Ted Leo is from Jungleland. It’s a place where populism and smarts are not mutually exclusive, where soul and rock mingle. And where guys like John Fogerty, Joe Strummer, Minutemen’s D. Boon, and, above all, Bruce Springsteen make sense of a jumbled world by telling their stories–tales of everyday heroism and tragedy–with so much honest humor you realize that they’re your stories, too.
After ten years on the road with a variety of punk and indie-rock bands (most notably Chisel), Leo went solo a few years ago.Hearts of Oak, the follow-up to 2001’s The Tyranny of Distance, fuses two of the most potent gospels rock has ever produced: the radical guitar furor of D.C. punk and the Celtic soul of Thin Lizzy and Dexy’s Midnight Runners. This is Leo’s first release with a consistent lineup of Pharmacists–Tyrannymarched to the beat of five different drummers–and it shows. The songs are flat-out rollicking, like what Fugazi might come up with if their tour-van radio got stuck on the classic-rock station. Leo’s lyrical voice is sharper, too. “The Ballad of the Sin Eater” follows an ugly American on a tour of uglier global hot spots;”Where Have All the Rude Boys Gone?” is a loving ode to the Specials with a chorus–“I asked Jerry / He told Terry / Terry sang a song just for me”–that lionizes ska as a vanished multiracial utopia.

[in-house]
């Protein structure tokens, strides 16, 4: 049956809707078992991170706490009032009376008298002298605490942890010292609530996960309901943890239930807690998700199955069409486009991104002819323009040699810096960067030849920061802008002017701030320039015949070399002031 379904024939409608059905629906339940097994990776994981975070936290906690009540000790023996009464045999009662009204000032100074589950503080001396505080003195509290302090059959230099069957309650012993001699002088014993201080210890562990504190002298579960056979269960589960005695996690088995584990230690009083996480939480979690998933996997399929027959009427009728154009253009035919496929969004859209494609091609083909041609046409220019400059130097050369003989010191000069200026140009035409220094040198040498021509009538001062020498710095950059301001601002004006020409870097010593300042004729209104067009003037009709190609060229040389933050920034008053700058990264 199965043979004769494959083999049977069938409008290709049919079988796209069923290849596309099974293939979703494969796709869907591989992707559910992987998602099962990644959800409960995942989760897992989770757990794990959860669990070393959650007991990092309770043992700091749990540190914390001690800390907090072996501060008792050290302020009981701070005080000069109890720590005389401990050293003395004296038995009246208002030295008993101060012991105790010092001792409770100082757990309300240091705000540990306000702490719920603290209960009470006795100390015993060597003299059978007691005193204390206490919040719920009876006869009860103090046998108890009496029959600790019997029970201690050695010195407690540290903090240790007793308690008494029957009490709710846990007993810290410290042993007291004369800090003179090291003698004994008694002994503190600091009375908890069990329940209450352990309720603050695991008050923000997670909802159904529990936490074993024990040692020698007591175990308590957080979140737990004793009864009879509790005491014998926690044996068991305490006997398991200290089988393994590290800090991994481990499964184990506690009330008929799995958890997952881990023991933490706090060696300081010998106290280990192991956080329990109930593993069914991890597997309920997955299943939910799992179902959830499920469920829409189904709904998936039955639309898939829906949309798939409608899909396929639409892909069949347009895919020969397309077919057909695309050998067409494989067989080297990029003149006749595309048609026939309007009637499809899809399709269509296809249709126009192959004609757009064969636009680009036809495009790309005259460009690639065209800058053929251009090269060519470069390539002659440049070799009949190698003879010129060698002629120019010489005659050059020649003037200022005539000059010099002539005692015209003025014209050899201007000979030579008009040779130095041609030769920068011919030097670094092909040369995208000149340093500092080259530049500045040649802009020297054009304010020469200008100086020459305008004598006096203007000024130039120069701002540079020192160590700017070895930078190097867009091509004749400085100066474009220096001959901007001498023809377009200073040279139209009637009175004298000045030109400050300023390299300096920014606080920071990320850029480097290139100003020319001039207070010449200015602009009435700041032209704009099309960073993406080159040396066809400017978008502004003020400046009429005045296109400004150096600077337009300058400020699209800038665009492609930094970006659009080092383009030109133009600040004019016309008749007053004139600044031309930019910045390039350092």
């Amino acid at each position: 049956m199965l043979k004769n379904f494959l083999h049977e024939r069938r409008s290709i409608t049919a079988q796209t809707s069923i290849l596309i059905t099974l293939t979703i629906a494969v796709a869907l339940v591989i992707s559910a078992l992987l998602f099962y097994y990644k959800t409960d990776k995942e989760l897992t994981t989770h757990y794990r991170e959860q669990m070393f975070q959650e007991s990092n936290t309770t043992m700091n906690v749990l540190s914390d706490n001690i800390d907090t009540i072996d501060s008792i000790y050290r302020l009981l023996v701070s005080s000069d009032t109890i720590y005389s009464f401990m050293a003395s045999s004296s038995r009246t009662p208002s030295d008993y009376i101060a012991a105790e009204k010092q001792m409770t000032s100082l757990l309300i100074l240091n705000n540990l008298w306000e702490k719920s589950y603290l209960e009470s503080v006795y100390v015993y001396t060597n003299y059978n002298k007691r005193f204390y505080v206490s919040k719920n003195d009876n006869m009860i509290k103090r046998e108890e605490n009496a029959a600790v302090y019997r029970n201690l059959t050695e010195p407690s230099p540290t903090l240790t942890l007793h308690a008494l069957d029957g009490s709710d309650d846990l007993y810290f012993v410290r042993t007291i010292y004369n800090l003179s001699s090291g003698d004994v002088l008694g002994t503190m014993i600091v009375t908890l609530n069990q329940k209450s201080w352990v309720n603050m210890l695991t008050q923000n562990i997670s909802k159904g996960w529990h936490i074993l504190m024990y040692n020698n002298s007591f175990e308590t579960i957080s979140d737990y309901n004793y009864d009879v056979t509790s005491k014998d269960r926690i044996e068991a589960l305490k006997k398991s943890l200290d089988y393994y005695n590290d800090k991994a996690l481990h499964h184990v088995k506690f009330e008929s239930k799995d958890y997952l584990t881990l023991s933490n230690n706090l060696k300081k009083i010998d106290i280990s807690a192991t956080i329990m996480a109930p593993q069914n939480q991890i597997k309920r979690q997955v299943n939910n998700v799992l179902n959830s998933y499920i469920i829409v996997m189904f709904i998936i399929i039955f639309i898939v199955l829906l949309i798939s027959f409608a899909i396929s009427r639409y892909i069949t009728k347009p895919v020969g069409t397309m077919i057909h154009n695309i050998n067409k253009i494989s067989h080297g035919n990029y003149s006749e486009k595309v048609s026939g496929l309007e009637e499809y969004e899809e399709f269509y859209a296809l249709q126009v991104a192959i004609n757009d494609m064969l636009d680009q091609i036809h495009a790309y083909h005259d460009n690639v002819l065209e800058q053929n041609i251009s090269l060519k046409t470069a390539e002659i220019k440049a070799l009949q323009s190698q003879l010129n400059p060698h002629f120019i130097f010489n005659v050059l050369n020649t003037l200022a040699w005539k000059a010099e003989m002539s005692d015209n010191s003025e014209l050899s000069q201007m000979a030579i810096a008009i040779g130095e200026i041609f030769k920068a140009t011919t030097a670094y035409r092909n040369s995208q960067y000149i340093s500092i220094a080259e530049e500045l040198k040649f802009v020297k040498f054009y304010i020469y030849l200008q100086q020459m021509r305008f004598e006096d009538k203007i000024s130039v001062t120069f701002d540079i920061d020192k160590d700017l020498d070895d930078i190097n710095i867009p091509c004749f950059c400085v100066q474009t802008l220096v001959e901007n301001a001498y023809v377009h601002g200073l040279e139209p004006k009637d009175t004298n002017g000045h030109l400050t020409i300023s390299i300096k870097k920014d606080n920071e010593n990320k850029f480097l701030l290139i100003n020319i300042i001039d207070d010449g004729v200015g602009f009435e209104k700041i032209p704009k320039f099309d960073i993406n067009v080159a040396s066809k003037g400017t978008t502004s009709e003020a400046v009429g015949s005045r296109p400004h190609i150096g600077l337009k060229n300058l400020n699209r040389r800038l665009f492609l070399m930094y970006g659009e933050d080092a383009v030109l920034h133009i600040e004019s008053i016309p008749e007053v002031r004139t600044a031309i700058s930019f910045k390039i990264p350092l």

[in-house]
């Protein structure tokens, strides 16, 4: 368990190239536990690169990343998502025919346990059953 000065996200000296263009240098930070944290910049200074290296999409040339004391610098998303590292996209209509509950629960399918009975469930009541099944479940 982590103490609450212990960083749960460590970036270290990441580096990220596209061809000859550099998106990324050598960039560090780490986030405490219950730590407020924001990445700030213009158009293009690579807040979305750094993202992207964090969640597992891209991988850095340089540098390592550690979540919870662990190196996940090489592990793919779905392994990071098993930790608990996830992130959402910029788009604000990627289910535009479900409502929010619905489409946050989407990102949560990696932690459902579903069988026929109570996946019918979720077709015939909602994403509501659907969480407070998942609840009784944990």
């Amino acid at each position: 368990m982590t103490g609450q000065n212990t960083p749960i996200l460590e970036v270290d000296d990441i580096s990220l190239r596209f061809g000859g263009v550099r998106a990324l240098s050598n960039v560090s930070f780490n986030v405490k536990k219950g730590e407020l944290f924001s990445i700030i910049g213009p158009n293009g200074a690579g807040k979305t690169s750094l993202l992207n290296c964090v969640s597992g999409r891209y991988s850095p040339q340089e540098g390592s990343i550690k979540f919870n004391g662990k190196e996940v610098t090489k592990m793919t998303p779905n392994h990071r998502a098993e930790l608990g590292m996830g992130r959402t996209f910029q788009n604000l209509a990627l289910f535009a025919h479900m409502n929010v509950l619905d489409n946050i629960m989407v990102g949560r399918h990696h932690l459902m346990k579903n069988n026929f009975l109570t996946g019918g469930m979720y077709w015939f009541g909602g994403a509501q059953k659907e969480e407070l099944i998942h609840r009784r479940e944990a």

Whether or not Leo remains contextually confined to the so-called indie slums, his horizon reaches far beyond the basement. He’s a full-on romantic who’s seen “the glory of the fields of flowers and factory floors.” Blue collars, white collars, bookworms, and barflies–he’s got a song for every one of you.